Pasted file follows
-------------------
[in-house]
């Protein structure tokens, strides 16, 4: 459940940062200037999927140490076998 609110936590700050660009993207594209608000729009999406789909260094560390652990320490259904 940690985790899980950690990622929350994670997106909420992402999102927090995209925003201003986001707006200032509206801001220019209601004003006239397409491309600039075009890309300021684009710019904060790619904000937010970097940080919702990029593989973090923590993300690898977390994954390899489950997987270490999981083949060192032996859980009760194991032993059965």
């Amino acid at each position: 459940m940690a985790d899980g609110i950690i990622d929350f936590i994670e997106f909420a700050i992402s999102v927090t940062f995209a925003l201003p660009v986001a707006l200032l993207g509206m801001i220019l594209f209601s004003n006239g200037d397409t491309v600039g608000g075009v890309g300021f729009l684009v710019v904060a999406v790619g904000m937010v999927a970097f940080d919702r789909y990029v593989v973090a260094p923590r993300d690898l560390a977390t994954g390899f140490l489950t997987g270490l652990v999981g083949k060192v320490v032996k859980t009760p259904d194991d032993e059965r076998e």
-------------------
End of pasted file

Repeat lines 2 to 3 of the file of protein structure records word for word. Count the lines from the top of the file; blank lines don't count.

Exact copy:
């Protein structure tokens, strides 16, 4: 459940940062200037999927140490076998 609110936590700050660009993207594209608000729009999406789909260094560390652990320490259904 940690985790899980950690990622929350994670997106909420992402999102927090995209925003201003986001707006200032509206801001220019209601004003006239397409491309600039075009890309300021684009710019904060790619904000937010970097940080919702990029593989973090923590993300690898977390994954390899489950997987270490999981083949060192032996859980009760194991032993059965």
């Amino acid at each position: 459940m940690a985790d899980g609110i950690i990622d929350f936590i994670e997106f909420a700050i992402s999102v927090t940062f995209a925003l201003p660009v986001a707006l200032l993207g509206m801001i220019l594209f209601s004003n006239g200037d397409t491309v600039g608000g075009v890309g300021f729009l684009v710019v904060a999406v790619g904000m937010v999927a970097f940080d919702r789909y990029v593989v973090a260094p923590r993300d690898l560390a977390t994954g390899f140490l489950t997987g270490l652990v999981g083949k060192v320490v032996k859980t009760p259904d194991d032993e059965r076998e």